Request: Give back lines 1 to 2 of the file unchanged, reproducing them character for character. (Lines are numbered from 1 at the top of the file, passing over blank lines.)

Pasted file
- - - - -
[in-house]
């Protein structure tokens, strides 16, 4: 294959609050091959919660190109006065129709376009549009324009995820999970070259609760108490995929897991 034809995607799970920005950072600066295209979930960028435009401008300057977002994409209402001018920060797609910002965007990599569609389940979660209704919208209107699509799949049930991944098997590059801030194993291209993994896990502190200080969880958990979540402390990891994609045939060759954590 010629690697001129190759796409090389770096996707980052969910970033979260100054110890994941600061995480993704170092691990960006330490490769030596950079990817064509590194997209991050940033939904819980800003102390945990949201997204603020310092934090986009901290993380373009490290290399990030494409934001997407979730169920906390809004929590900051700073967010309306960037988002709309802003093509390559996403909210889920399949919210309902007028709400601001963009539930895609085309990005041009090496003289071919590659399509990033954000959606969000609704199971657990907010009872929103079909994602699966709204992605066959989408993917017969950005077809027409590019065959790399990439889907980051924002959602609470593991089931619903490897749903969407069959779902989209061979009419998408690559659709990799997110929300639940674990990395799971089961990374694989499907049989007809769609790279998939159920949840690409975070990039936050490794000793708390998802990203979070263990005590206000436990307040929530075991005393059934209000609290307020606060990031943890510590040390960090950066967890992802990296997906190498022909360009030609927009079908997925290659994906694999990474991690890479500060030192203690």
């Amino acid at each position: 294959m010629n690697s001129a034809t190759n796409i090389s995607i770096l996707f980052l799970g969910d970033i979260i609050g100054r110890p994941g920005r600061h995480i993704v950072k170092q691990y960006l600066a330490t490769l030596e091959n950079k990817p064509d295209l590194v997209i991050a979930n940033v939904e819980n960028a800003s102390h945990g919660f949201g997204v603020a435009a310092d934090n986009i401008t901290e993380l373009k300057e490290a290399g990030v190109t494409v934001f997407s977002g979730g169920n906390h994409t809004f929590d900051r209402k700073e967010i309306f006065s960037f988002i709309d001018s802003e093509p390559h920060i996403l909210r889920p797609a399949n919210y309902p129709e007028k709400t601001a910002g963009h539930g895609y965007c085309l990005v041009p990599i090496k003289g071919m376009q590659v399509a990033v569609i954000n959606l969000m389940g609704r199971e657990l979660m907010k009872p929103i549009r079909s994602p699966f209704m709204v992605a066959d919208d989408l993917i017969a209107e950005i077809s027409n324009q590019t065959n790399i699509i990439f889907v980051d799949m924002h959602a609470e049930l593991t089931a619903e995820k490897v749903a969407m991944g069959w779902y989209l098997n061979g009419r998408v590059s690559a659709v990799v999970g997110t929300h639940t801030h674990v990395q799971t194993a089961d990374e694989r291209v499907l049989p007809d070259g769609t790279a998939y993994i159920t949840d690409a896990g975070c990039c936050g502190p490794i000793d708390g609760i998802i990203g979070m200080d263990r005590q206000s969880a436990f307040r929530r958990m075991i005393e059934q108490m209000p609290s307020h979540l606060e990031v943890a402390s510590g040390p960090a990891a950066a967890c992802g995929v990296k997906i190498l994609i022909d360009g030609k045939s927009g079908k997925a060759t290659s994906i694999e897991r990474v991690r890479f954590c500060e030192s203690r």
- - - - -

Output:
[in-house]
């Protein structure tokens, strides 16, 4: 294959609050091959919660190109006065129709376009549009324009995820999970070259609760108490995929897991 034809995607799970920005950072600066295209979930960028435009401008300057977002994409209402001018920060797609910002965007990599569609389940979660209704919208209107699509799949049930991944098997590059801030194993291209993994896990502190200080969880958990979540402390990891994609045939060759954590 010629690697001129190759796409090389770096996707980052969910970033979260100054110890994941600061995480993704170092691990960006330490490769030596950079990817064509590194997209991050940033939904819980800003102390945990949201997204603020310092934090986009901290993380373009490290290399990030494409934001997407979730169920906390809004929590900051700073967010309306960037988002709309802003093509390559996403909210889920399949919210309902007028709400601001963009539930895609085309990005041009090496003289071919590659399509990033954000959606969000609704199971657990907010009872929103079909994602699966709204992605066959989408993917017969950005077809027409590019065959790399990439889907980051924002959602609470593991089931619903490897749903969407069959779902989209061979009419998408690559659709990799997110929300639940674990990395799971089961990374694989499907049989007809769609790279998939159920949840690409975070990039936050490794000793708390998802990203979070263990005590206000436990307040929530075991005393059934209000609290307020606060990031943890510590040390960090950066967890992802990296997906190498022909360009030609927009079908997925290659994906694999990474991690890479500060030192203690």